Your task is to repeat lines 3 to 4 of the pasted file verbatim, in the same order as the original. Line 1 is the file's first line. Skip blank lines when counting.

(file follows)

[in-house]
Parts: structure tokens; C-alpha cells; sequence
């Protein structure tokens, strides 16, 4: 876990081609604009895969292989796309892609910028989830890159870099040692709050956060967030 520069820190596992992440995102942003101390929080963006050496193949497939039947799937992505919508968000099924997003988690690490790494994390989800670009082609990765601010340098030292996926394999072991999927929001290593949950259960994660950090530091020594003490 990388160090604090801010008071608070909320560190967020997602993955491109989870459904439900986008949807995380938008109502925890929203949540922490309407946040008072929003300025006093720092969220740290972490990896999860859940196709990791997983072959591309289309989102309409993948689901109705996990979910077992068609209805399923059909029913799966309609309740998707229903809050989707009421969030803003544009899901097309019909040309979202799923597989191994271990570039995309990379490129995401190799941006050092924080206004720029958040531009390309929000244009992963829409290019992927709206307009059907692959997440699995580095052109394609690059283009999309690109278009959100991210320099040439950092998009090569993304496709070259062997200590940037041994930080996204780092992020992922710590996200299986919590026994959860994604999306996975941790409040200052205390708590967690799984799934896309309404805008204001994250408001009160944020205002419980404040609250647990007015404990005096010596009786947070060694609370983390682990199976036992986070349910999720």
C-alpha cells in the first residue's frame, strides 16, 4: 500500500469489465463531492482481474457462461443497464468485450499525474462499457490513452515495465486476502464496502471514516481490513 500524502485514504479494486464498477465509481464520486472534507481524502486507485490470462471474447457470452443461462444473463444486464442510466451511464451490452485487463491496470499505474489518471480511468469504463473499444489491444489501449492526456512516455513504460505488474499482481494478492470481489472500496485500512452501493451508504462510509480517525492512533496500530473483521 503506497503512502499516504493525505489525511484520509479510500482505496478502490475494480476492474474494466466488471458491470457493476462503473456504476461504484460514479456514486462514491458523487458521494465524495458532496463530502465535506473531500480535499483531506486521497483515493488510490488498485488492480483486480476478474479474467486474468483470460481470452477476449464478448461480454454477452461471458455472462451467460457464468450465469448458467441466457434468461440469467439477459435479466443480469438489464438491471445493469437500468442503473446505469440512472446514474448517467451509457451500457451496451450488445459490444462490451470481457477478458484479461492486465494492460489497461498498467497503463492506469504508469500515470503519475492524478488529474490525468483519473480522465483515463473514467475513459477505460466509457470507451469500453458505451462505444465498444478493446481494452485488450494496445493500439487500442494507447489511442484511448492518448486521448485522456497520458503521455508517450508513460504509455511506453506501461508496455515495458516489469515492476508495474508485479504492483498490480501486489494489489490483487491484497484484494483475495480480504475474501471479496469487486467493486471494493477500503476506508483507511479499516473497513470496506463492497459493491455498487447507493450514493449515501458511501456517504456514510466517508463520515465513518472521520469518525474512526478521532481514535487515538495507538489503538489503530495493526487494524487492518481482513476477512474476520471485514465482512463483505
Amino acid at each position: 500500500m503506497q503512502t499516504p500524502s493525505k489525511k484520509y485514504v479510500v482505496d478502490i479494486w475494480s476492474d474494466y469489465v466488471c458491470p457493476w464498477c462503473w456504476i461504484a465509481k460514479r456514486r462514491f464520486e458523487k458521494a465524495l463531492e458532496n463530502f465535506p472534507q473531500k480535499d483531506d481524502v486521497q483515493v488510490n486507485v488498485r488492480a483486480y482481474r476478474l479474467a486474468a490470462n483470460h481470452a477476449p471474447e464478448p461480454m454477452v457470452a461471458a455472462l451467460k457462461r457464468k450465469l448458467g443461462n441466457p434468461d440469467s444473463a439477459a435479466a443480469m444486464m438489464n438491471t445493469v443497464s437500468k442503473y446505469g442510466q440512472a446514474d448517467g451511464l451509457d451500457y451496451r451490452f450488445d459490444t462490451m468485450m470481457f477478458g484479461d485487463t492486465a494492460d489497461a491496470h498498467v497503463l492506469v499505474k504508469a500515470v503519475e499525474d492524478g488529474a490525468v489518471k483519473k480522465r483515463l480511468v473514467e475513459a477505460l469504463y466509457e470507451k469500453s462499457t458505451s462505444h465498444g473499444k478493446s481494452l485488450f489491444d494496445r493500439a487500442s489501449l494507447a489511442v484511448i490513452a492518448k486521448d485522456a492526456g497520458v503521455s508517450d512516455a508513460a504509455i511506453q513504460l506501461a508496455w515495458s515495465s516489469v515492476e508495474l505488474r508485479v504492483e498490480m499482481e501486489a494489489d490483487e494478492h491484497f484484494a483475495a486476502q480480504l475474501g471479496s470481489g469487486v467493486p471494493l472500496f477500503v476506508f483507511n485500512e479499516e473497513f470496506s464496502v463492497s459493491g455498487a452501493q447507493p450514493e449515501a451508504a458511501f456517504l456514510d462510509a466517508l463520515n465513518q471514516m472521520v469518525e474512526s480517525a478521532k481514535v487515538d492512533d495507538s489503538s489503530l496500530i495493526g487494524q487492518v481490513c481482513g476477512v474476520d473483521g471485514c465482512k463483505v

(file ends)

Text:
């Protein structure tokens, strides 16, 4: 876990081609604009895969292989796309892609910028989830890159870099040692709050956060967030 520069820190596992992440995102942003101390929080963006050496193949497939039947799937992505919508968000099924997003988690690490790494994390989800670009082609990765601010340098030292996926394999072991999927929001290593949950259960994660950090530091020594003490 990388160090604090801010008071608070909320560190967020997602993955491109989870459904439900986008949807995380938008109502925890929203949540922490309407946040008072929003300025006093720092969220740290972490990896999860859940196709990791997983072959591309289309989102309409993948689901109705996990979910077992068609209805399923059909029913799966309609309740998707229903809050989707009421969030803003544009899901097309019909040309979202799923597989191994271990570039995309990379490129995401190799941006050092924080206004720029958040531009390309929000244009992963829409290019992927709206307009059907692959997440699995580095052109394609690059283009999309690109278009959100991210320099040439950092998009090569993304496709070259062997200590940037041994930080996204780092992020992922710590996200299986919590026994959860994604999306996975941790409040200052205390708590967690799984799934896309309404805008204001994250408001009160944020205002419980404040609250647990007015404990005096010596009786947070060694609370983390682990199976036992986070349910999720």
C-alpha cells in the first residue's frame, strides 16, 4: 500500500469489465463531492482481474457462461443497464468485450499525474462499457490513452515495465486476502464496502471514516481490513 500524502485514504479494486464498477465509481464520486472534507481524502486507485490470462471474447457470452443461462444473463444486464442510466451511464451490452485487463491496470499505474489518471480511468469504463473499444489491444489501449492526456512516455513504460505488474499482481494478492470481489472500496485500512452501493451508504462510509480517525492512533496500530473483521 503506497503512502499516504493525505489525511484520509479510500482505496478502490475494480476492474474494466466488471458491470457493476462503473456504476461504484460514479456514486462514491458523487458521494465524495458532496463530502465535506473531500480535499483531506486521497483515493488510490488498485488492480483486480476478474479474467486474468483470460481470452477476449464478448461480454454477452461471458455472462451467460457464468450465469448458467441466457434468461440469467439477459435479466443480469438489464438491471445493469437500468442503473446505469440512472446514474448517467451509457451500457451496451450488445459490444462490451470481457477478458484479461492486465494492460489497461498498467497503463492506469504508469500515470503519475492524478488529474490525468483519473480522465483515463473514467475513459477505460466509457470507451469500453458505451462505444465498444478493446481494452485488450494496445493500439487500442494507447489511442484511448492518448486521448485522456497520458503521455508517450508513460504509455511506453506501461508496455515495458516489469515492476508495474508485479504492483498490480501486489494489489490483487491484497484484494483475495480480504475474501471479496469487486467493486471494493477500503476506508483507511479499516473497513470496506463492497459493491455498487447507493450514493449515501458511501456517504456514510466517508463520515465513518472521520469518525474512526478521532481514535487515538495507538489503538489503530495493526487494524487492518481482513476477512474476520471485514465482512463483505